Currently, pharmacists prescribe the pill directly to women after asking three questions: the date of her last period, the date she had unprotected sex, and if a contraception method failed, what that method was. The prescription is recorded on her Pharmanet file, according to Victoria's director of the Office of Information and Privacy Commissioner (OIPC), Mary Carlson.
The change would eliminate the third question and the recorded information.
Duncan said she welcomes the change but thinks it doesn't go far enough. She pointed out that without the pharmacist intervention and attendent fees, if Plan B were just available on the shelf the drug's cost would drop from about $60 to about $25 per dose. The new, nonprescription status of Plan B won't really hurt women's wallets, she argued, because most women don't have an extended health plan and are already paying the full cost.
"This is about controlling women's bodies and choices," she said. "Pharmacists are trying to preserve their role in the health-care system. They're overreaching their role."
The change wasn't initiated by pharmacists though; it was a January 6 letter from Victoria's OIPC to the college that got things started. Director Carlson told the Straight that the commissioner's job is to minimize government collection of individuals' information, and this looked like it stepped over the line.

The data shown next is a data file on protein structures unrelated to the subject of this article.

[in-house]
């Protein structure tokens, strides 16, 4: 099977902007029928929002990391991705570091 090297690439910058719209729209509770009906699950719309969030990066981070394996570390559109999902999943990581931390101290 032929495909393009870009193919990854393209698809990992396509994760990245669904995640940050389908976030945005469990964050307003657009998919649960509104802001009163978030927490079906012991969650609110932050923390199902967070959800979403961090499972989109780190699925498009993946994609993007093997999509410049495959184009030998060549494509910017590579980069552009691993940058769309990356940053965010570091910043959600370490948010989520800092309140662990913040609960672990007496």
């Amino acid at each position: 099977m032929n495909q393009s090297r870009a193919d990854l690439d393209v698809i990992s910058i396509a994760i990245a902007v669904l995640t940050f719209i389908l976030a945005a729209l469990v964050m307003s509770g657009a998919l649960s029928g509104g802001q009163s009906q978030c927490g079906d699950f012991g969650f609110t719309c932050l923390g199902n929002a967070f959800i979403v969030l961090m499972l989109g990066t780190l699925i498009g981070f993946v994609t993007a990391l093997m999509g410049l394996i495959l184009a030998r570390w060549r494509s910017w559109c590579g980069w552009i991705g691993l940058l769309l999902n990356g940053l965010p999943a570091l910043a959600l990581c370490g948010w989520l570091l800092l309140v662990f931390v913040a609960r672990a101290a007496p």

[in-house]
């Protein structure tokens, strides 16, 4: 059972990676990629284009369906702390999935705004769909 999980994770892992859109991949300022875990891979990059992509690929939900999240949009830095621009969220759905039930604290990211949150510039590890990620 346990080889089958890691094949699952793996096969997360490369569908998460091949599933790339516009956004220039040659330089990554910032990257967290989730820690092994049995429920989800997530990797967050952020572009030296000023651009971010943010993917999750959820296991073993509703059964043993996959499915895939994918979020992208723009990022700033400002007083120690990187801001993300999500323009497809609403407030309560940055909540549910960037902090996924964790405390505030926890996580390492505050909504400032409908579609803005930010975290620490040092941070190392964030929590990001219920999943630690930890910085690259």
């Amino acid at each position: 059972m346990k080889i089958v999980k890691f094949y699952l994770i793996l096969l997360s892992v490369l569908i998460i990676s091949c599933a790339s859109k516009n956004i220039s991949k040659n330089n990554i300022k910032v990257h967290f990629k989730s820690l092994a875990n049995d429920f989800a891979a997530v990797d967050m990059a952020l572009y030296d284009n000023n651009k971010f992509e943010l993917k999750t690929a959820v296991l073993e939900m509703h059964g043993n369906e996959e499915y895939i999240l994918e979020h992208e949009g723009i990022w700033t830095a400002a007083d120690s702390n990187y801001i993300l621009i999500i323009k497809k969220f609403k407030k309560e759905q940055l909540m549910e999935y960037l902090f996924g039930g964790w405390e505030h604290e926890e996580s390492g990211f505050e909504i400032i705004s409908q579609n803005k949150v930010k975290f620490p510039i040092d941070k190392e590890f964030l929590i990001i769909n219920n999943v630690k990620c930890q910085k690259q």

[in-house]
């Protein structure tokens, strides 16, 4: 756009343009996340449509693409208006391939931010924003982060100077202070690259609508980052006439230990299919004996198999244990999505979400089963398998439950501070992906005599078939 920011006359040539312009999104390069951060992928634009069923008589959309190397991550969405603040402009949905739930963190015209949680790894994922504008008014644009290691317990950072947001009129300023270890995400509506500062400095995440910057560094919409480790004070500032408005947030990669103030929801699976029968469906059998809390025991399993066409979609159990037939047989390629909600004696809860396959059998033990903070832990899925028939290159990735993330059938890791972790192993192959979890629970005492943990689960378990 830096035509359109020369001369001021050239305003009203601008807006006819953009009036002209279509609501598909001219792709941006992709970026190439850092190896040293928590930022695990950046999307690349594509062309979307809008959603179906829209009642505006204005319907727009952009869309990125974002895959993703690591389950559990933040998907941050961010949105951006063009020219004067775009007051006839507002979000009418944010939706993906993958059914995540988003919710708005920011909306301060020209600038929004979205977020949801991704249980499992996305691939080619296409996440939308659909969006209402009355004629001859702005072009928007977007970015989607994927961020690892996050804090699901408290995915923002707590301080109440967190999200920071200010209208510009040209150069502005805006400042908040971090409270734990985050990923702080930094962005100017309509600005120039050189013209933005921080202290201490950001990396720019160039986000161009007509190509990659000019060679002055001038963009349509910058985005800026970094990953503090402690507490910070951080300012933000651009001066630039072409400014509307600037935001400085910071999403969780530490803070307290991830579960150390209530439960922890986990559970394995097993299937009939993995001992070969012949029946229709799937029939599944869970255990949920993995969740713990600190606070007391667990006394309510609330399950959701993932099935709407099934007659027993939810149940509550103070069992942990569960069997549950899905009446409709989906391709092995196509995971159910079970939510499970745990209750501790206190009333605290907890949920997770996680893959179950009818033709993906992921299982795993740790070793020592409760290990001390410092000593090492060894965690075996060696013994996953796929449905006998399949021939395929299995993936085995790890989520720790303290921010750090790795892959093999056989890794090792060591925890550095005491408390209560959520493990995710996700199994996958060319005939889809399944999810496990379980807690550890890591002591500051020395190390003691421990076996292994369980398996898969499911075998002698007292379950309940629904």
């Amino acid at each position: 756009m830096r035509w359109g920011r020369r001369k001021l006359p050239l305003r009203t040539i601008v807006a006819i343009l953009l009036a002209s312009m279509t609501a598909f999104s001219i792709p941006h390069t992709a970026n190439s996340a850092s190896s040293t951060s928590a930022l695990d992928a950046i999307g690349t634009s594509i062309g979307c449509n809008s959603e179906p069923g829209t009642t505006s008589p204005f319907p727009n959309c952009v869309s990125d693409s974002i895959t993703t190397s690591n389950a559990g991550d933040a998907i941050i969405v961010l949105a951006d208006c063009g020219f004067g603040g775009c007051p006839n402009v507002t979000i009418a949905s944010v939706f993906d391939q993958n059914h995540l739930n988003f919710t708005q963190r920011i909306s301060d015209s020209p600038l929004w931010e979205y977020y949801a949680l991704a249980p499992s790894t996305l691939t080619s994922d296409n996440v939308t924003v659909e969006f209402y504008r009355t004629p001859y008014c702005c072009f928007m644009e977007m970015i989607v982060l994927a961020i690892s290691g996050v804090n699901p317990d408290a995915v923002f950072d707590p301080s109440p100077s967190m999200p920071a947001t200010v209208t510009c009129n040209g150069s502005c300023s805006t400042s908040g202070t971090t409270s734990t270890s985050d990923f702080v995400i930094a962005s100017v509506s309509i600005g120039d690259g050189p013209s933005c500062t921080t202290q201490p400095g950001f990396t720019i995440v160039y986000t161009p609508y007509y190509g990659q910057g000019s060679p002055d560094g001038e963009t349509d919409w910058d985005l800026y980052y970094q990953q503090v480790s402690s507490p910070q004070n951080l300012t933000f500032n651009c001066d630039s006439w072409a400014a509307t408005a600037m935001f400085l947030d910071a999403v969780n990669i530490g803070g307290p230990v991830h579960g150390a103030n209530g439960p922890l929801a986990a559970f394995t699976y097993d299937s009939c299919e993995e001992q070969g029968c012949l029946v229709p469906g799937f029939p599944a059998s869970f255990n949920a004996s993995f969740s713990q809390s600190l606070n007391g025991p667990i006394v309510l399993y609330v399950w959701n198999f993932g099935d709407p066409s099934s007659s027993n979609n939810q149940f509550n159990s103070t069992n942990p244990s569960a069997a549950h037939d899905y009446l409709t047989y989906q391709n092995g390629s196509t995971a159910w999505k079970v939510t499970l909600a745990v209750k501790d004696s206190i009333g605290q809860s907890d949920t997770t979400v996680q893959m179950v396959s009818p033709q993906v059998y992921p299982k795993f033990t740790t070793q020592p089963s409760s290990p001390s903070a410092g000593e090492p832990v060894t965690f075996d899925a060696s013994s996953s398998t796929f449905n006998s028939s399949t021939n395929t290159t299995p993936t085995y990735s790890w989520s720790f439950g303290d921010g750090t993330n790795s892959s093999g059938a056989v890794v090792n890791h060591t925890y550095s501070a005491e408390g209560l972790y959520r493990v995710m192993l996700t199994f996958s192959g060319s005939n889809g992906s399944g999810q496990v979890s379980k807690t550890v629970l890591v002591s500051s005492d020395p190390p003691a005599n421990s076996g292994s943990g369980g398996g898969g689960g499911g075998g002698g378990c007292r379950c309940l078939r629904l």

"You can get it [Plan B] anonymously in every other province," she said. "We asked, 'Why would you collect this information? Why can't there just be a dialogue [between the client and the pharmacist]?'?"
In March 2005, Carlson pointed out, Ottawa opened the door for the provinces to offer Plan B as a nonprescription drug. Most provinces did so immediately. At the time, B.C. didn't change its legislation because local rules offered similar benefits. (In 2000, the B.C. Ministry of Health had already begun to offer Plan B through a pharmacist-the first province to do so.) It's still considered a prescription, though, and it is not anonymous. The nonprescription format offers better privacy, Carlson said, adding that the OIPC deals only with privacy issues, not ethical or safety issues.
But Cristina Alarcon, a pharmacist for 16 years, told the Straight that safety should be at the top of the decision makers' minds when changing access to Plan B. She said there's little information about the long-term consequences of morning-after pills, and especially their repeated use.
"I think this is a really bad idea [to provide the drug over-the- counter]," she said. "I can't sell hemorrhoid suppositories without a prescription, but this is much more harmful. It's a potent hormone."